A middle-aged man reconnecting with when he felt simply, vividly alive, Mason put his own soul into it – witness the joy in his eyes when Elaine Constantine described the collective rush of a packed floor all hitting a break in the music together. He ended on a montage of him performing his spin on a cobbled street, by the sea, under a railway bridge, in a deserted club. “On the dancefloor, it felt like freedom. It felt like finding a new family. A small part of me is still always there.”
We were promised a classic scrap on Question Time (Thursday BBC1; iPlayer). Much of what’s wrong with the programme is in that sentence: it’s watched by people who hope their entrenched view will win against a different one. It’s fun on Twitter, but so’s The X Factor. On what’s meant to be a flagship political forum, it’s incredibly rare for an argument to be unpacked, for a factual statement to be challenged. Doing so would be bad telly.
One example from this week’s circus: the journalist Louise Cooper, who incidentally was the only woman on the all-white panel, said green energy was going to cost us all £300 a year in higher bills and we should be consulted. Is this true? Is there more to it than that? Are fossil fuels also heavily subsidised? Cooper had already got her applause. We moved on.
Part of Question Time’s problem is that it, to an extent understandably, conforms to the inequalities of the political and media class. Business interests and conservative, centre-right beliefs are dominant. Ideas that are supported by large numbers of ordinary people, but not many politicians or media tycoons, struggle to get through.
Yet QT makes this worse, not only by needlessly reinforcing the imbalance through sheer weight of numbers, but also by combining the half-hearted effort it does make with its desire to feature a celebrity or wild-card member of the panel.
A few weeks ago, in another supposedly must-see edition, Russell Brand made several fundamental points about bankers and the relationship between political parties and the people who fund them. That these thoughts emerged from a twitching, hairy boho rather strengthened the idea that they are outlandish. This week, Will Self put the view that tinkering with the energy market is a poor substitute for taking supply out of commercial entities’ control altogether, since heat and light are necessities that consumers can hardly choose not to consume.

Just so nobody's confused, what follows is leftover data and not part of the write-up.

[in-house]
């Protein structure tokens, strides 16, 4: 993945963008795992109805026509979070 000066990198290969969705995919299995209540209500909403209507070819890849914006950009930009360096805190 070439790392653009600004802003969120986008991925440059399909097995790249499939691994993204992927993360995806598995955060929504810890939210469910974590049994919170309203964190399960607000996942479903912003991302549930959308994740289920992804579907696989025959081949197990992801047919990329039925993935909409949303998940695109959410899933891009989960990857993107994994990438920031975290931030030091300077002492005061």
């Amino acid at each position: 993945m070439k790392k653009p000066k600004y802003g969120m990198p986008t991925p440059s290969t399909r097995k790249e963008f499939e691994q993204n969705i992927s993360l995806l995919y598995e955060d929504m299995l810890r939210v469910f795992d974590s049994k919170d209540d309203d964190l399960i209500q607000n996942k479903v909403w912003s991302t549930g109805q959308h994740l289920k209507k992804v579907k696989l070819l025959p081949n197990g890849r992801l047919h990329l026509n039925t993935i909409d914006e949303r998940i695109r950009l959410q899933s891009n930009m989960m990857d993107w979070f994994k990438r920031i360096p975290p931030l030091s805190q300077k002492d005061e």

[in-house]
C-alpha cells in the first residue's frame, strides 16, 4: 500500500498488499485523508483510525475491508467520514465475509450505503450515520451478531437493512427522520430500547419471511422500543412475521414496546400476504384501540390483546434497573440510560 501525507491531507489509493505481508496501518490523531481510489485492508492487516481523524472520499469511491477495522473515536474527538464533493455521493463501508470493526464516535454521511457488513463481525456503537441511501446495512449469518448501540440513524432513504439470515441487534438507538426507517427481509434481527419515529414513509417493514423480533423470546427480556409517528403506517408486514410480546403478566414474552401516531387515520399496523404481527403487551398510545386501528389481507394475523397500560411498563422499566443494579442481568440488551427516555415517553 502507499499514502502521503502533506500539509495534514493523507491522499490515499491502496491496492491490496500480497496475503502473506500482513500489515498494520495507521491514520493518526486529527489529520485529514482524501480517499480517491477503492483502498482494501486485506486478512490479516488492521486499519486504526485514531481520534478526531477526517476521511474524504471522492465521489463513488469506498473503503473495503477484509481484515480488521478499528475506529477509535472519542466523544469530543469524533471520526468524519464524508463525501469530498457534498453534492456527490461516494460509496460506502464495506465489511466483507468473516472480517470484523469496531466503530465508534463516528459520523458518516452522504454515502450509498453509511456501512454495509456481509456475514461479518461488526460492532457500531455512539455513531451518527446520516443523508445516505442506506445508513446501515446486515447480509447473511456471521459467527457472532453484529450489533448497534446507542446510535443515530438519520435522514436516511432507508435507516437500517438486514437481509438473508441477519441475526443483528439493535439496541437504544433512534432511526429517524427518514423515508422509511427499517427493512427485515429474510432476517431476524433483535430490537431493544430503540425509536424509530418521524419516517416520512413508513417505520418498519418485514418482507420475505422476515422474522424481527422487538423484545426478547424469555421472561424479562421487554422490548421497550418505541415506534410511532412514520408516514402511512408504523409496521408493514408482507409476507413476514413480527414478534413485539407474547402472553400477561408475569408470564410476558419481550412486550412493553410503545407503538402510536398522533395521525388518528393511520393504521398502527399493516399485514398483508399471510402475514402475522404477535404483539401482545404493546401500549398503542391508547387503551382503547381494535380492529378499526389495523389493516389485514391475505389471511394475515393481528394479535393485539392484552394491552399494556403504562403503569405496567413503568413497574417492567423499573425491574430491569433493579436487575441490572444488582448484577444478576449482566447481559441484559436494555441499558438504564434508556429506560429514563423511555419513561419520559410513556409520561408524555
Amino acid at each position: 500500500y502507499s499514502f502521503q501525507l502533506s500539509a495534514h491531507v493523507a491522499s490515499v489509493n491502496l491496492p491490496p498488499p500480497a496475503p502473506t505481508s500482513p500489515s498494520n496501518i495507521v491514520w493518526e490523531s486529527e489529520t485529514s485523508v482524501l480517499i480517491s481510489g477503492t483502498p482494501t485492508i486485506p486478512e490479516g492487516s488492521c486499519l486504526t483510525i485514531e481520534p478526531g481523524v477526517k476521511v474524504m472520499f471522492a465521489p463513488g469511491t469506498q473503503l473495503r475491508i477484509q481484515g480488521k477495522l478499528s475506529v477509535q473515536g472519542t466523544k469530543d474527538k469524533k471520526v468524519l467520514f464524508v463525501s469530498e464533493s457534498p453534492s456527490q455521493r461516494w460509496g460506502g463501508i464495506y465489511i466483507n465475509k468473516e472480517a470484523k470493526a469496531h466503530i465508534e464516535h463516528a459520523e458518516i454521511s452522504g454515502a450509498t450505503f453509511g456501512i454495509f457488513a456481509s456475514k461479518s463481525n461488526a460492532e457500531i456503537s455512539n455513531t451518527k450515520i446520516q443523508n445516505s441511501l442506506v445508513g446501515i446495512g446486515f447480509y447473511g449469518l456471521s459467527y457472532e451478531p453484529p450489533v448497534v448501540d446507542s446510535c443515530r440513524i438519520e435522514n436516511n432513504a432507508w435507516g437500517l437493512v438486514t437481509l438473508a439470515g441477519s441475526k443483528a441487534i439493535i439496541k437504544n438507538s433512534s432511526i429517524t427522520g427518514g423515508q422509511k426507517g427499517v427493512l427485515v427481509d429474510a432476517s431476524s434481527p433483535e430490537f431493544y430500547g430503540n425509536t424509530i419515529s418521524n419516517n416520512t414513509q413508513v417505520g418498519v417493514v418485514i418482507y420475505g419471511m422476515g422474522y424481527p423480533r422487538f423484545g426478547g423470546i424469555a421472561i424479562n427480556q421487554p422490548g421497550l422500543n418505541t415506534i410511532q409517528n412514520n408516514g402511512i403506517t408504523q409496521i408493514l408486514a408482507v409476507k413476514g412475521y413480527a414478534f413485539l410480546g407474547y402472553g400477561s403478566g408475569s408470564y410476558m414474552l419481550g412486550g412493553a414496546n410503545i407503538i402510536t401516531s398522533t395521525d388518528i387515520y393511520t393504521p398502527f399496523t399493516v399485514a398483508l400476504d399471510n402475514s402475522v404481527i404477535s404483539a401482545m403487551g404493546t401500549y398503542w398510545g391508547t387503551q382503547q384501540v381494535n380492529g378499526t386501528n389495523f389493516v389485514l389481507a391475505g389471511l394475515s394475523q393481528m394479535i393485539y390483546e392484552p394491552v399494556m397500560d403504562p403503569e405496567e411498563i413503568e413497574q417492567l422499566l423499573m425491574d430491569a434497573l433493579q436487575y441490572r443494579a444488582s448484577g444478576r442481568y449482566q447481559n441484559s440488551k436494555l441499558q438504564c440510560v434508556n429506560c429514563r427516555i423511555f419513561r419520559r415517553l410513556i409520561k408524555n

Self, who famously said of the phone-hacking scandal that “this whole imbroglio is epiphenomenal” (translation: Beth from Neighbours has allergies), now opined that energy was not “fungible”. He quickly explained it – and hey, that whole imbroglio really had been epiphenomenal. But his sesquipedalianism, old jokes about Ed Miliband looking like Wallace from Wallace & Gromit (he’d apparently delivered a “monody” at the Labour conference – Ed, not Wallace), and general air of debilitating annoyance at finding himself on the programme in the first place made everything Self said sound alien – exactly what all the other panellists wanted.
As for the big showdown itself, it was both dull and absurd. Self alone had questioned the effectiveness and desirability of our war on terror. Then when everyone else was expressing how appalled they were by Labour high-rollers having slyly briefed against each other during the Gordon Brown era, Self mentioned how fellow panellist Michael Gove’s education department has been questioned over the use of private email and anonymous Twitter accounts. The author wondered aloud whether cheap back-stabbing is endemic in politics.
Interesting as it was to see Gove genuinely livid at these attacks on sacred institutions, the minister’s response was instructive. He accused Self of playing to the gallery in order to sell more books, which won a round of applause. Shortly after, Gove responded to Self by saying the audience would decide who was right, which won a round of applause from the same crowd who had just agreed that people shouldn’t play to the gallery. Gove knew he was on home turf. This grotty little man wasn’t going to get his dander up and get away with it. He didn’t know how to play the game.